I really hope, for the sake of all the people who worked on this game, that this crap shoot of a game is the result of management being idiots. It’s like a game from I don’t know when but absolutely not 2016. If you want to copy other games, why did you not look at anything that happened between the first Mirror’s Edge and 2016? Texture resolution is so low the game looks like it’s from before even 2009, and there’s still texture pop-in. I would’ve been satisfied with a free runner with tight controls but not even that part of the game is polished. Running and jumping was generally fine though, until I got to an area supposed to be a big mainframe of some kind. I jumped into invisible walls and needed several tries and very particular aiming to progress. Apparently the test department got tired somewhere around here. Or fired.
I mean if it’s open world; why not allow us to see some of this world and its actual inhabitants by having some levels set on the ground or at least among civilians? Parkouring through a shopping center filled with people, up and down escalators and statues, or jumping from car roof to car roof or.. so many missed opportunities and instead this mess where the only random people you bump into are these people standing around extremely weird places giving side missions. They can be placed in the middle of fights, next to explosions, in ventilation shafts and just generally nonsensical places.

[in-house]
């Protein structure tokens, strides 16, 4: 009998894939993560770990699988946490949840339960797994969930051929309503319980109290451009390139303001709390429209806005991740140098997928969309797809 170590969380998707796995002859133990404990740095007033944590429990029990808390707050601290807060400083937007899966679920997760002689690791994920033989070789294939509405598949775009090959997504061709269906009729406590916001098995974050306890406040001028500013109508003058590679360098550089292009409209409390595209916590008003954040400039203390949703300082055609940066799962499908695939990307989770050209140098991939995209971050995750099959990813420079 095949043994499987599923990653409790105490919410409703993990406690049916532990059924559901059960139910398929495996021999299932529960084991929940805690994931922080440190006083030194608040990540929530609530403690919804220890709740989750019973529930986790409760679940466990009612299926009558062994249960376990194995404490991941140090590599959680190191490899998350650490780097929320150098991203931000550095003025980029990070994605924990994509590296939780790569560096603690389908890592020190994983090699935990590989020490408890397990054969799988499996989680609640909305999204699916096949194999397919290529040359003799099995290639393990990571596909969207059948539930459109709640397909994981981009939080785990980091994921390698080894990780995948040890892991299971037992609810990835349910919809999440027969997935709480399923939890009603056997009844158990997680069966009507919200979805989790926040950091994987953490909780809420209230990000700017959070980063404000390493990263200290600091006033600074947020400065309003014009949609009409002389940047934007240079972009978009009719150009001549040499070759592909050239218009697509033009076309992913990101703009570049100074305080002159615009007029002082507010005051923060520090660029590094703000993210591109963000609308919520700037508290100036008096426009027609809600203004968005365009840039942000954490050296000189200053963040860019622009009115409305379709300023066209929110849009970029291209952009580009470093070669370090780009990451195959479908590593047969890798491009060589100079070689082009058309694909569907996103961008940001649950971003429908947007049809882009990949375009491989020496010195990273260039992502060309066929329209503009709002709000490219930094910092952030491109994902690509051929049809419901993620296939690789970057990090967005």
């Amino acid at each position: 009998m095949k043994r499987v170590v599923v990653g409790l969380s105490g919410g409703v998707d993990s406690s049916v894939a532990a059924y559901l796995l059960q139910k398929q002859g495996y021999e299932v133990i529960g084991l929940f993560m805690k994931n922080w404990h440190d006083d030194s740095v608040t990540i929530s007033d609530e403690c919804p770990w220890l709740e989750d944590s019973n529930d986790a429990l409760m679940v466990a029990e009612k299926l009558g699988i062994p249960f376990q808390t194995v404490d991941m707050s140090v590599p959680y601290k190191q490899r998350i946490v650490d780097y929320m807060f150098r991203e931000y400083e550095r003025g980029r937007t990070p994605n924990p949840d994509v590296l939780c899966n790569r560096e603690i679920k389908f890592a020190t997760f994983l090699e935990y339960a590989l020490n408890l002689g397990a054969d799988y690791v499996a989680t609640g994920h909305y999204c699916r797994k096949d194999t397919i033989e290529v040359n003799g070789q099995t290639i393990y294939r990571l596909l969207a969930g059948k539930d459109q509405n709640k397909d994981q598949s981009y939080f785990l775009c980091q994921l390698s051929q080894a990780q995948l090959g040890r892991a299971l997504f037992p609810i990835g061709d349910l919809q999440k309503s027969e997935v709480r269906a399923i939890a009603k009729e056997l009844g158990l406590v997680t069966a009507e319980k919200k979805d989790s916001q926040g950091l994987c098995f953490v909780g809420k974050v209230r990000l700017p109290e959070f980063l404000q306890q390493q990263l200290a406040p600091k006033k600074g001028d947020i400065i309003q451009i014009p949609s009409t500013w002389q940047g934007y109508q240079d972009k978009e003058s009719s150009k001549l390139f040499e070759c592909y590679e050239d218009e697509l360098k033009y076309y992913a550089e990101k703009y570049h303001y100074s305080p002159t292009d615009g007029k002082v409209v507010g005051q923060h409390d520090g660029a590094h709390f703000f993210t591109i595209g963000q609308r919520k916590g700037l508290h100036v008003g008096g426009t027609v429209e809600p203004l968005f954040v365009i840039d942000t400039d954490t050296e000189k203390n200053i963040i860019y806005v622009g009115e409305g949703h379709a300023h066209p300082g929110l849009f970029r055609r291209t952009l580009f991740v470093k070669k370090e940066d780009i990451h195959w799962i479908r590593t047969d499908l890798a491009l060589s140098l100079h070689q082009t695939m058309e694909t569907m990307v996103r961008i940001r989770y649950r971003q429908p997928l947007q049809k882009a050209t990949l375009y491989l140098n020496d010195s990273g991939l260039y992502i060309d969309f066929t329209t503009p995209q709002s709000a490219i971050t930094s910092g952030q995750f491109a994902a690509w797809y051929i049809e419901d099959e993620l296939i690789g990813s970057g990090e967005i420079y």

The only way to get some information about what’s happening in the game world is through TV screens. But more often than not, the sound of these TV screens is drowned out by characters also standing next to the TV screen, and they’re saying random things because you’re standing close. If you step away from the character to avoid this happening, you can’t hear the TV anymore. Good job there.
Speaking about thinking things through, as usual there are helpful tips displayed on loading screens, exemplified below:
This text makes sense, it’s a game about free runners after all. Well, unless it’s a boss fight, where you have to fight waves of enemies. Which is stupid for two main reasons. First, it’s a game about free runners, why is there forced combat? Two, did you completely miss the whole shitshow that went down with Deus Ex Human Revolution? Where players had to fight and kill really tough bosses even if they had spent all their points into sneaking? I know, I know, that was 2011, but I had spent all my points on running when I first encountered this kind of forced battle. So why? Honestly I don’t think it would matter much, because the combat system is really bad. To properly dodge you have to lock on to the target which allows you to spin around them to dodge. But the lock is so wonky it sometimes doesn’t work and/or releases randomly. And if there are multiple enemies you can’t dodge them, because only the enemy you’re locking on to can be spun around. Why not just have a dodge roll?